When we are looking at rifles, we have a couple brands and models that we would recommend. One of our top choices would be a Tikka; they are reliable and well-functioning rifles. A Ruger American is also a great choice of rifle. Another option would be a Savage 110 with a longer barrel. You could also look into the Browning long-range hunter. These are all great, reliable options, and we can dive into their features and specs later. Just let us know if that is something you would like to learn about.
As was said earlier, optics are the most important part of a long-range shooting setup. We have a couple of things for you to keep in mind when you are shopping for an optic. We recommend using a First Focal Plane (FFP). When talking about magnification, you do not need to buy a scope with a max magnification of 30. My favorite is 18, with the highest I’d go being 27. When looking at the turret on the scope, something with a locking turret can be a bonus but not necessary. This will just ensure that you don’t bump anything that will throw off your shot.
Now there are about a million options when it comes to optic mounts. We recommend that you get the most expensive one that you can afford. A one-piece optic mount is the best, but we understand that they don’t always fit every rifle. If you can’t get a one-piece mount, then the next best thing would be a high-quality two-piece set of rings. For brands, we recommend Nightforce, ARC, or Tier 1. These are all rings that you can look into, do your reading, and see which one you prefer.
Let’s talk about setups on a lower budget. This would be if you are just wanting to get into trying it but aren't sure you are going to be the biggest fan. We would look at a Tikka, Browning X-Bolt long-range, or a Savage 110. Some of these rifles can be bought already in a chassis system. Any of those rifles would be a great choice with either the Vortex Strike Eagle or the Leupold Mark 3 HD. If you go with any combination of these setups, you will have a great long-distance shooting setup!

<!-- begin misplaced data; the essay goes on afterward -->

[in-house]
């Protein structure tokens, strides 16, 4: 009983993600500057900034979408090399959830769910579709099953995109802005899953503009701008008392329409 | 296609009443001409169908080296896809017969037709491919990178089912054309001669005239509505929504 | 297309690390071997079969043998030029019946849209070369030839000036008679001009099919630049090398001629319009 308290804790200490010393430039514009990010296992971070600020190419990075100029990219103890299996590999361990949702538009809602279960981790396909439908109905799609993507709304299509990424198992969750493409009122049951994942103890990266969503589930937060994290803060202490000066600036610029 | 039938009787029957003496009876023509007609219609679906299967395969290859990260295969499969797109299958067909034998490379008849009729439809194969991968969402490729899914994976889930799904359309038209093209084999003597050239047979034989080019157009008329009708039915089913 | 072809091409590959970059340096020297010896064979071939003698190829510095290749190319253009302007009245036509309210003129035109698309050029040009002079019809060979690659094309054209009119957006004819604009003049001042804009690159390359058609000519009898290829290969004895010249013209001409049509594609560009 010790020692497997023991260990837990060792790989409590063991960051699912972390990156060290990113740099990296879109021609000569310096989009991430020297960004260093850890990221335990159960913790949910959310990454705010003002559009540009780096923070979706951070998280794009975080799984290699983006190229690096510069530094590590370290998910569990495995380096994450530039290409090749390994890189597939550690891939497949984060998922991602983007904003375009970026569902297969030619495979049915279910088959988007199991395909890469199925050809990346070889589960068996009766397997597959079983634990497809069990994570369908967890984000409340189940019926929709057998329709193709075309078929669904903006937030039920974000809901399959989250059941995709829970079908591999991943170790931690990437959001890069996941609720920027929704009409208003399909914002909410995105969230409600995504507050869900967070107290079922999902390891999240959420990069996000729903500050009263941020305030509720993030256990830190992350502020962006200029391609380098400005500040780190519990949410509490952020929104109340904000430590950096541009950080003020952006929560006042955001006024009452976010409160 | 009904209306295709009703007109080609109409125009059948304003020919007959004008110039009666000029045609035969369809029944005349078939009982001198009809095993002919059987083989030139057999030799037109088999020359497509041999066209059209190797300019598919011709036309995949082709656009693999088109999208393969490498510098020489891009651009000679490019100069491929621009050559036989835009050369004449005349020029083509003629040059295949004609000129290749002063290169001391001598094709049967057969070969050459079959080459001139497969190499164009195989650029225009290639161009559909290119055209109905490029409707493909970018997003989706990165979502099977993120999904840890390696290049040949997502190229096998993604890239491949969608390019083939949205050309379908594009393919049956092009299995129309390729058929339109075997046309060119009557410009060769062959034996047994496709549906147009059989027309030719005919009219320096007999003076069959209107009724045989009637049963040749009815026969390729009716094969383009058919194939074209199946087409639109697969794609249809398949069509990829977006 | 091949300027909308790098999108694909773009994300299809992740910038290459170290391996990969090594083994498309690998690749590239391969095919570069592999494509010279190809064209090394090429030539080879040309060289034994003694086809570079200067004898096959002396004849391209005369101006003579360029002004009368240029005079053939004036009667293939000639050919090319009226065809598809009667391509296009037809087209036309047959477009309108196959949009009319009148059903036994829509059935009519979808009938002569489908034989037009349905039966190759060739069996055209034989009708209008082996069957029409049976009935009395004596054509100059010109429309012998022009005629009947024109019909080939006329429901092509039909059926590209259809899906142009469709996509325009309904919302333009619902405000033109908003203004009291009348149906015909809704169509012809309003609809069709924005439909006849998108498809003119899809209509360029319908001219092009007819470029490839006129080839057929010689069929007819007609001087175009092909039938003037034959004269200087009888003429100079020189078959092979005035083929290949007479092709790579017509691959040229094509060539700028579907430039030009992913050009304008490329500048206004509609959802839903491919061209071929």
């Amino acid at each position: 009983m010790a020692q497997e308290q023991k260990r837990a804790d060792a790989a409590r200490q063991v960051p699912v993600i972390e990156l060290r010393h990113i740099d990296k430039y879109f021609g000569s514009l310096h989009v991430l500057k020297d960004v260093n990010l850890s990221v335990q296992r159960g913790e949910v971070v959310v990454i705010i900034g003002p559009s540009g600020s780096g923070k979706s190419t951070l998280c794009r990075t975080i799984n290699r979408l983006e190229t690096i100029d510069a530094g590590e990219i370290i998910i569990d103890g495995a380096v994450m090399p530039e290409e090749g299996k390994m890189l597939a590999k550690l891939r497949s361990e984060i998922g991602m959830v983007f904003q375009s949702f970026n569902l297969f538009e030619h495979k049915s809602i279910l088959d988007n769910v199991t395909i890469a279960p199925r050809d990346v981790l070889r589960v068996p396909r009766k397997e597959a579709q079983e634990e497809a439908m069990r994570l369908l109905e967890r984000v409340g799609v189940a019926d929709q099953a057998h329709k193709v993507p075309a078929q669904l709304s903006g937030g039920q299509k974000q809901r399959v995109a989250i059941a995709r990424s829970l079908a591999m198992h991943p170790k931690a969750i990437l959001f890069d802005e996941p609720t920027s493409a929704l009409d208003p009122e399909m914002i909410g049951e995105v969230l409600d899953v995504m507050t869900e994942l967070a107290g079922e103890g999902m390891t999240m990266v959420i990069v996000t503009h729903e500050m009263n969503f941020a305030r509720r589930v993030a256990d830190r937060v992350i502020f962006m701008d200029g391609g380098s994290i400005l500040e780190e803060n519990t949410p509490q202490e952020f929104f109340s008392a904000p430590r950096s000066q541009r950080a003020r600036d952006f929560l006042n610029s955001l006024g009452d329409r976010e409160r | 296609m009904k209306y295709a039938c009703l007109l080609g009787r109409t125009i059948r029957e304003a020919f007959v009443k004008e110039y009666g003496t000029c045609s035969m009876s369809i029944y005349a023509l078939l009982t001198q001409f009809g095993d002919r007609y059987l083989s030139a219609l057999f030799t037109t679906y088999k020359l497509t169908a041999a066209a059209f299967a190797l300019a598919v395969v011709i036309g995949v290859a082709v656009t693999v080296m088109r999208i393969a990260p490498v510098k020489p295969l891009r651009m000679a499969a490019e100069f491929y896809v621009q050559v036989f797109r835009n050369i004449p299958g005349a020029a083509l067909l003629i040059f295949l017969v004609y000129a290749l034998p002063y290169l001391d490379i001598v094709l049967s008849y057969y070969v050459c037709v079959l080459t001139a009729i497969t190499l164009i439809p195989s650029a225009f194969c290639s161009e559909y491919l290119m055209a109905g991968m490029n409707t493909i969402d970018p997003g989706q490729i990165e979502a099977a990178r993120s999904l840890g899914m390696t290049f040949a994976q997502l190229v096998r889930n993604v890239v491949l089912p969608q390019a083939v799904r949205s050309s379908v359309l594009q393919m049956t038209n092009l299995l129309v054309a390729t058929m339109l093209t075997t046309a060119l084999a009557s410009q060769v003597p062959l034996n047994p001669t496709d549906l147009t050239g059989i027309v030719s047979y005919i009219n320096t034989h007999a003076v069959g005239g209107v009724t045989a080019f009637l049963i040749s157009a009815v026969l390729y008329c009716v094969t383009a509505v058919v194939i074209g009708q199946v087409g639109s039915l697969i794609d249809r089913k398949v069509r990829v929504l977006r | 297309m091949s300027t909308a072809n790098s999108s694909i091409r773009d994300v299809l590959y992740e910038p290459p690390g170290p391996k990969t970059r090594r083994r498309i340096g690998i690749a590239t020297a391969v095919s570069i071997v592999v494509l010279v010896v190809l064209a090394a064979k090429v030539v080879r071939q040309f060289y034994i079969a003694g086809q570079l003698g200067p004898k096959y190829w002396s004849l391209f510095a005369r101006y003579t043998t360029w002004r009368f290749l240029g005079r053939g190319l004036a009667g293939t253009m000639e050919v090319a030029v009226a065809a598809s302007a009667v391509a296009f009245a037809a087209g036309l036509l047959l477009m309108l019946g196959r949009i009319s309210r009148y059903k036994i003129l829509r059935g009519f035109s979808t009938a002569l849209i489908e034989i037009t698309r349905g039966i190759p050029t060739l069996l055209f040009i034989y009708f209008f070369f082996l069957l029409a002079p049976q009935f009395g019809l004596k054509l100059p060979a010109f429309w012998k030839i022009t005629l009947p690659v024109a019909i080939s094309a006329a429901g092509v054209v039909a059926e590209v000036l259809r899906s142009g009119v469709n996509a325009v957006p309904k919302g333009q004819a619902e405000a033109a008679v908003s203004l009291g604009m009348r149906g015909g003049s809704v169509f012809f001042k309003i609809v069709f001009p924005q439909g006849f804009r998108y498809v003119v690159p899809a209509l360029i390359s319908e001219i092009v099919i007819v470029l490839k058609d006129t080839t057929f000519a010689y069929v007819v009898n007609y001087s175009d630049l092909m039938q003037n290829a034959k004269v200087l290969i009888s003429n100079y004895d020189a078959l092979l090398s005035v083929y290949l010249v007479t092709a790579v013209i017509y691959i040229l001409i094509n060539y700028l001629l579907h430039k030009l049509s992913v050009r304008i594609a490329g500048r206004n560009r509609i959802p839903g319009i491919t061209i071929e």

If you have a little bit more money to spend and have already done some long-range shooting and know you enjoy it, we will give you options for a slightly more expensive setup. For rifles, you can look into the Bergara B-14 HMR series or the Tikka Varmint with a heavy barrel. Both would be a great option, depending on what style of stock you prefer. Now for optics, you can look into the Nightforce NX8 2.5–20x50. Or the Zeiss V6; they have different sizes depending on what our preference would be.
Okay, I know we have mostly talked about what gear you are going to need to do some long-range shooting, but let’s talk about after you get your gear. One thing you are going to need to do is practice, practice, and more practice. Don’t just jump right into trying to shoot out to a mile; start at smaller distances and work up to shooting long distances. Make sure you are recording your data so you can look back and learn from your past sessions. One thing you are going to need to pay attention to is the wind. Both Wind speeds and directions will affect your shot, so you will have to learn how to hold your shot in the wind. That will come with time, practice, and research.
This is just an introduction to getting into long-range shooting. If you would like to see us do a blog post about how to step up your long-range shooting to the next level, we can do that too. If you read this and really want to get into long-range shooting, but I just gave you too many options or you don’t know what to pick, come on down and our experts can help you get into the perfect setup. If you do pick a set up, be sure to tag us in photos. We love seeing happy customers.